An epidemic is the abnormally high level of a disease at a particular time. It usually refers to infectious diseases, but it is also possible to have epidemics of non-infectious diseases such as heart disease and diabetes, and conditions such as obesity.
A pandemic occurs when an epidemic spreads from one country to another and becomes prevalent around the world. New Zealand has experienced three pandemics – all influenza – in 1890–94, 1918 and 2009.
An endemic disease is continually present in a population at a low rate, or with a low death rate. An example of this in New Zealand in the 21st century was hepatitis B.
The severity of an epidemic is usually measured by its mortality rate (the number of people who die from the disease). Epidemics of some diseases will have a high morbidity rate – make a lot of people ill – but not cause many deaths. They can cause considerable social and economic disruption if large numbers of people have to stay at home.
Another measure of the severity of an epidemic is the case–fatality proportion, which is the percentage of people with the disease who die from it. An epidemic may affect a very small proportion of the population yet prove dangerous to those who catch the disease. Most pass unnoticed by the general public, unless increased hospital admissions or an alarming number of deaths are reported by the news media.
The severity of an epidemic depends on factors such as the size and health of the population, the nature of the infectious organism, the speed and ease of travel, and the availability of medical services and effective treatments. All these factors have changed considerably since the early 19th century, and vary from place to place.
Epidemiology and disease control
Epidemiology is the branch of health science that studies the patterns of diseases, including epidemics. Since the 19th century research into diseases has led to some diseases that used to be feared killers in the past – for example, influenza and smallpox – being controlled or eliminated by immunisation with a vaccine. However, New Zealand’s immunisation rates are lower than those of many other developed countries.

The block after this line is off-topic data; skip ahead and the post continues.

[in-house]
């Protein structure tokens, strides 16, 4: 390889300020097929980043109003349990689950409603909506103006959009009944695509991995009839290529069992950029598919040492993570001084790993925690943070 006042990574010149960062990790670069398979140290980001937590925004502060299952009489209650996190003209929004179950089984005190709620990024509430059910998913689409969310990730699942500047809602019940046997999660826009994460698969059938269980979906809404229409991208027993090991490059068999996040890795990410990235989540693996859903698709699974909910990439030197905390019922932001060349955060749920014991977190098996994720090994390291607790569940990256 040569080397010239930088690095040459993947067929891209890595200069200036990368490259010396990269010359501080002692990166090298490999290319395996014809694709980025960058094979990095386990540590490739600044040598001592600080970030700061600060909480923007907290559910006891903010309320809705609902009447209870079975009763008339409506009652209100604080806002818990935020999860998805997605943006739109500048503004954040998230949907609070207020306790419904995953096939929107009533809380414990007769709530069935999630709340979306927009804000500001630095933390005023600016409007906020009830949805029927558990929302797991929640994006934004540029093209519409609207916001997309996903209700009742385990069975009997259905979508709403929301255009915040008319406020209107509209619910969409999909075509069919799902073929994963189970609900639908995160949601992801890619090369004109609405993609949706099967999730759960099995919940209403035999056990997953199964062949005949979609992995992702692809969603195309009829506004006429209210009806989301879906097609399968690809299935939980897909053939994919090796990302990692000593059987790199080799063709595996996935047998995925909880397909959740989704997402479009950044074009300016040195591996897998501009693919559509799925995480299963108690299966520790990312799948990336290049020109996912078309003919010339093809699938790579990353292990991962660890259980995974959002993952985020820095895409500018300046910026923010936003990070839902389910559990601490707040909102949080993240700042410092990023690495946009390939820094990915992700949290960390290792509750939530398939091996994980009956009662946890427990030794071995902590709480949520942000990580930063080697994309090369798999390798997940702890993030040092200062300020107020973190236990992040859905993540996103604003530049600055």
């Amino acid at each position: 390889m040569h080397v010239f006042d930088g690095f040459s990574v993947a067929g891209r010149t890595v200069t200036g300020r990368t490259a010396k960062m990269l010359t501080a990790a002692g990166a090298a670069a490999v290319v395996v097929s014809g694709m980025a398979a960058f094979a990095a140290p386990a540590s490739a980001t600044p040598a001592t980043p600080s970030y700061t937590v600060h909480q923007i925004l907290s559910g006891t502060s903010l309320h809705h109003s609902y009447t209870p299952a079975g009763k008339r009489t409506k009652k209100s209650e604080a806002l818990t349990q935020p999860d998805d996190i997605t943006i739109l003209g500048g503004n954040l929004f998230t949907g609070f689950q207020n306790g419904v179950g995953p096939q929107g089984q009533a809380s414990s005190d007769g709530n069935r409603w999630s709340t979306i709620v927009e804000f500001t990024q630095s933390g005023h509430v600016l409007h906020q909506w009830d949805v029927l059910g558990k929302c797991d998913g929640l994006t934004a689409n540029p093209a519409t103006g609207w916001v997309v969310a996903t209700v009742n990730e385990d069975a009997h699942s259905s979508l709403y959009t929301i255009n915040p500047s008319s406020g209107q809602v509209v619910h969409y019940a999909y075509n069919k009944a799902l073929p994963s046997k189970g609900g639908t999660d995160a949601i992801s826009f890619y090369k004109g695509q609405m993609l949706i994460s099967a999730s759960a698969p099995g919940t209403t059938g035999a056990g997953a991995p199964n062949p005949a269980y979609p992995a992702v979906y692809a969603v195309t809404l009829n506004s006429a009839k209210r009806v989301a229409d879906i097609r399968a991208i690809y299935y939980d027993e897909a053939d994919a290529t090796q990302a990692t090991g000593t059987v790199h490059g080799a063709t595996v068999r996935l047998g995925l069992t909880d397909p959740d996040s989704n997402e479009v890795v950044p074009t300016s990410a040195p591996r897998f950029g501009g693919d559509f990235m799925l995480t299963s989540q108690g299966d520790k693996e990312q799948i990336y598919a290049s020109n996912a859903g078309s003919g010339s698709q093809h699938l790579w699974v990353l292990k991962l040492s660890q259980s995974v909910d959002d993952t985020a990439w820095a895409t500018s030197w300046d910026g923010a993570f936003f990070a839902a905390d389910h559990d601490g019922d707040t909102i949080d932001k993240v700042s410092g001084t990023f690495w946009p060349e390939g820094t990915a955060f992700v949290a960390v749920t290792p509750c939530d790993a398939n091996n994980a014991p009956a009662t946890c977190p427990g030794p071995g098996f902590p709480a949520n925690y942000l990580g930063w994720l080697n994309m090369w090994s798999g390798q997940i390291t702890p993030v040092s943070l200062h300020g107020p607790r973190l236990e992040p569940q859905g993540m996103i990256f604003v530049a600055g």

How immunisation works
People are immunised against infectious diseases with vaccines, which contain either fragments of a disease germ or weakened germs. These prompt the body to produce cells and antibodies that protect the person from the disease. Vaccinations have been used since the 19th century. To prevent some diseases, such as measles, from circulating in the community, at least 95% of the population needs to be vaccinated. The Ministry of Health’s immunisation target is 95% of 8 month olds fully immunised – in early 2018, 91.7% were immunised.
Some diseases that caused high mortality in the 19th century, such as cholera, scarlet fever and typhoid, have virtually disappeared from developed countries (including New Zealand) due to improvements in personal hygiene, public sanitation, nutrition and health services. However, when developed infrastructures collapse during wars or natural disasters, these diseases can sometimes reappear and cause epidemics.
Historical epidemic patterns
The historical pattern of epidemics in New Zealand reflects its isolation and relatively small population. The long sea voyage to New Zealand in the 19th century meant that most infectious diseases had died out by the time the ship arrived.
Some migrant ships suffered high infant mortality from scarlet fever and gastrointestinal infections. Quarantine regulations from the 1870s were aimed at preventing the arrival of unwelcome infections, especially smallpox. In 1872 a smallpox outbreak in Auckland was traced to the ship SS Nebraska.
Until the 1920s some diseases such as measles and rubella simply disappeared after each local outbreak until re-introduced (usually from Australia) because the population was too small and thinly spread to sustain them. Some diseases did manage to thrive in New Zealand’s small urban centres. In 1875 typhoid was widespread in towns and cities – there were 323 deaths.
Deaths from infectious diseases have generally declined since records began in the late 19th century. In the 1870s infectious diseases accounted for a third of all deaths. By 1900 the proportion was down to 15%, and by 2000 infectious diseases caused fewer than 7% of all deaths.